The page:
University of South Florida

USF College of Marine Science


Perspectives on COVID

COVID-19 virus

Everyone’s experience of COVID is unique. We virtually sat down with three members of our marine science community to get their perspectives on how the COVID-19 pandemic has changed what it means to be a scientist, and to get their thoughts on what these changes mean for the future of marine science.

Interviews conducted by Carey Schafer, Web Content Developer, USF College of Marine Science

One Researcher’s Perspective – Ethan Goddard

Goddard is a scientific researcher at the College of Marine Science and head of the Marine Environmental Chemistry Laboratory

Goddard is a scientific researcher at the College of Marine Science and head of the Marine Environmental Chemistry Laboratory

Quotes have been edited for clarity and brevity.

Q: It’s now been over four months since the pandemic largely disrupted our lives. How has your work been impacted?

A: I have found that not much has actually changed from my typical ‘normal’ day-to-day reality, other than the lack of people knocking on my door each day - which I miss! User demand for the analytical resources that I manage has not abated significantly and, though the graduate student and faculty users that need these resources have deftly managed to adapt their practice in accordance with social distancing guidelines, the collateral effect of steady use keeps me on my toes vis-a-vis troubleshooting, repair, maintenance, data quality control, and operational support.

Q: Long term, what impacts do you see this pandemic having on the field of marine science or academia as a whole?

A: The analytical resources I manage are expensive to maintain and keep available for researchers and students at CMS, USF, and the agency partners we frequently support. Laboratory operations are entirely recharge supported (meaning users pay for services from research awards), but changes to the external funding environment have not yet trickled down to the recharge-based facilities that I manage.  I am spending a lot of time thinking about ways to achieve operating cost optimizations that will help the facilities survive with an increasingly uncertain recharge base.

Q: There are certainly a lot of negatives associated with the disruption to our regular schedules. Have you found anything positive or unexpected that has come along with this change?

A: I have found the quiet to be nice.  I am lucky to have the ability to leave my home on a regular basis and continue to work in a safe, controlled environment away from my fantastic partner and two teenage children. I know that many do not have this privilege.  The dramatic reduction in human interaction has given me more space to think deeply about how to contribute more to our collective research and education enterprise.

Q: There is a distinct possibility remote teaching will continue for the entirety of the fall semester. In your opinion, what aspects of marine science education are effective in a remote format and what are better taught in-person?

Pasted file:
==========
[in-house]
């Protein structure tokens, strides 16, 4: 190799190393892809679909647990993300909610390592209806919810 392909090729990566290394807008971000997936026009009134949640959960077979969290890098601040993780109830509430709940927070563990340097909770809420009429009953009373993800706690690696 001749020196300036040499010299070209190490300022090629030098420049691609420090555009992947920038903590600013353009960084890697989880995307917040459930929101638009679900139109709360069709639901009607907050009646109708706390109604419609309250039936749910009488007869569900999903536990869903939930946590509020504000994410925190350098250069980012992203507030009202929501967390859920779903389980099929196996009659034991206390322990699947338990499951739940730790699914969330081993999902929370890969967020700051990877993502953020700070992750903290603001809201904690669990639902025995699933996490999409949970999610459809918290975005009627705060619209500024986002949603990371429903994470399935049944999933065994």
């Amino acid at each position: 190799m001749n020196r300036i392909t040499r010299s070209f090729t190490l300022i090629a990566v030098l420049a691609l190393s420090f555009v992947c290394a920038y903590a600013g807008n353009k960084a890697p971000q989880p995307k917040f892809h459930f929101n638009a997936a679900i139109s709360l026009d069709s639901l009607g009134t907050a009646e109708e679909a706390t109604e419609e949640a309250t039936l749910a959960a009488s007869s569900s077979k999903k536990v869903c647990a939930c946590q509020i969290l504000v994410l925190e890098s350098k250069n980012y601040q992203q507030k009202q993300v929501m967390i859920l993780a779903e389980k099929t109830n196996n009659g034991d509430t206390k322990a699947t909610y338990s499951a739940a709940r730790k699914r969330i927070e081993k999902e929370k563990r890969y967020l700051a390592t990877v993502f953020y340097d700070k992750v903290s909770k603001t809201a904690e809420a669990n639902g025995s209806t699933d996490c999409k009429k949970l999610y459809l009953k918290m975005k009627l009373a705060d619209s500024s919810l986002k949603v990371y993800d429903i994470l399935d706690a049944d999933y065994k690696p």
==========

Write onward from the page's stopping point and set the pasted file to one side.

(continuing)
A: The teaching that I do is mostly technical and one-on-one.  I think that in-person and in-depth technical training is a critical, but under-evaluated and credited, component of graduate education and I hope that it will be able to continue.  That said, I have had several effective remote-teaching interactions over the past few months and I anticipate that those will be more common going forward.

Q: Moving forward, do you think the USF College of Marine Science or academia as a whole will be more willing to embrace a hybrid-type approach when it comes to working and learning?

A: I think CMS should seriously think about evolving our academic and administrative culture so that students and faculty have significant blocks of time (daily, weekly, monthly, annually) where they are free to voluntarily isolate and work distraction free on their research.  This would likely be at the expense of faculty and student "service" hours, but if developed wisely has the potential to push our collective scientific output to a new level and enable us to implement the sociocultural, administrative, and academic changes that are important to many in our community.

Q: What shortcomings within academia, if any, has this pandemic brought to light and how could we work to fix those?

A: I am very concerned about how, once work-from-home rules were implemented, the people that support our enterprise were somewhat or largely forgotten - out of sight, out of mind.  We have maintained and even strengthened lines of communication between faculty, graduate students, and technical and administrative staff, but the colleagues that are our ‘front line workers’ at the physical plant and front desk seem to be out of the loop.  I think this is because so much of our communication and connection to these incredible people happens face-to-face and ‘in the seams’ of our workday.  I worry that if the frequency of our incidental hallway ‘hellos’ and ‘water-cooler’ conversations does not increase we will have lost something that is vital to morale and workplace quality of life.

Return to article listing

Mission Statement

Our blue planet faces a suite of challenges and opportunities for understanding and innovation. Our mission is to advance understanding of the interconnectivity of ocean systems and human-ocean interactions using a cross-disciplinary approach, to empower the next workforce of the blue economy with a world-class education experience, and to share our passion for a healthy environment and science-informed decision-making with community audiences near and far.